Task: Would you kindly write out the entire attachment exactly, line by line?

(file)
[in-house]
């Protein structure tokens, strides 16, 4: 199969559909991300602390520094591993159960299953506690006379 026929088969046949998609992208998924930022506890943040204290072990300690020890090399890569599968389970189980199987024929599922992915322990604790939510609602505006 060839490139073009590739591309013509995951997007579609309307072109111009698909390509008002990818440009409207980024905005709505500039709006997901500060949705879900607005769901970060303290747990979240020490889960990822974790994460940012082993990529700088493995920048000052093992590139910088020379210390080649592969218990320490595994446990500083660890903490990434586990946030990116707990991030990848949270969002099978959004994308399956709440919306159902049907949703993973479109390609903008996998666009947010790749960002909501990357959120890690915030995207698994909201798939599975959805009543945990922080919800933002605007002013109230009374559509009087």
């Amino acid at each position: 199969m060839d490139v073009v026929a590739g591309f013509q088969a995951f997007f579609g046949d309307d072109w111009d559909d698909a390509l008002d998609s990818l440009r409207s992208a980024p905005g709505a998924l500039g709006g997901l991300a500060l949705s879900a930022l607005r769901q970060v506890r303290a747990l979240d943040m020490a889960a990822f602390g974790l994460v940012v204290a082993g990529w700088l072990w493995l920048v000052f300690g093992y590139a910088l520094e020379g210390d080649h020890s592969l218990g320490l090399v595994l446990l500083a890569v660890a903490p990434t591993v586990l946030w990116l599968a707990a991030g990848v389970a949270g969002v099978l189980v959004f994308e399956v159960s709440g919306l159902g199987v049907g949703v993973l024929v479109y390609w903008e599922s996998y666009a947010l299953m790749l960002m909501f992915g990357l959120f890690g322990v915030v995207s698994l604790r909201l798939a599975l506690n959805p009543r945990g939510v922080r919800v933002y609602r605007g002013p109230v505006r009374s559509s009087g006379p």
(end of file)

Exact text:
[in-house]
């Protein structure tokens, strides 16, 4: 199969559909991300602390520094591993159960299953506690006379 026929088969046949998609992208998924930022506890943040204290072990300690020890090399890569599968389970189980199987024929599922992915322990604790939510609602505006 060839490139073009590739591309013509995951997007579609309307072109111009698909390509008002990818440009409207980024905005709505500039709006997901500060949705879900607005769901970060303290747990979240020490889960990822974790994460940012082993990529700088493995920048000052093992590139910088020379210390080649592969218990320490595994446990500083660890903490990434586990946030990116707990991030990848949270969002099978959004994308399956709440919306159902049907949703993973479109390609903008996998666009947010790749960002909501990357959120890690915030995207698994909201798939599975959805009543945990922080919800933002605007002013109230009374559509009087």
């Amino acid at each position: 199969m060839d490139v073009v026929a590739g591309f013509q088969a995951f997007f579609g046949d309307d072109w111009d559909d698909a390509l008002d998609s990818l440009r409207s992208a980024p905005g709505a998924l500039g709006g997901l991300a500060l949705s879900a930022l607005r769901q970060v506890r303290a747990l979240d943040m020490a889960a990822f602390g974790l994460v940012v204290a082993g990529w700088l072990w493995l920048v000052f300690g093992y590139a910088l520094e020379g210390d080649h020890s592969l218990g320490l090399v595994l446990l500083a890569v660890a903490p990434t591993v586990l946030w990116l599968a707990a991030g990848v389970a949270g969002v099978l189980v959004f994308e399956v159960s709440g919306l159902g199987v049907g949703v993973l024929v479109y390609w903008e599922s996998y666009a947010l299953m790749l960002m909501f992915g990357l959120f890690g322990v915030v995207s698994l604790r909201l798939a599975l506690n959805p009543r945990g939510v922080r919800v933002y609602r605007g002013p109230v505006r009374s559509s009087g006379p």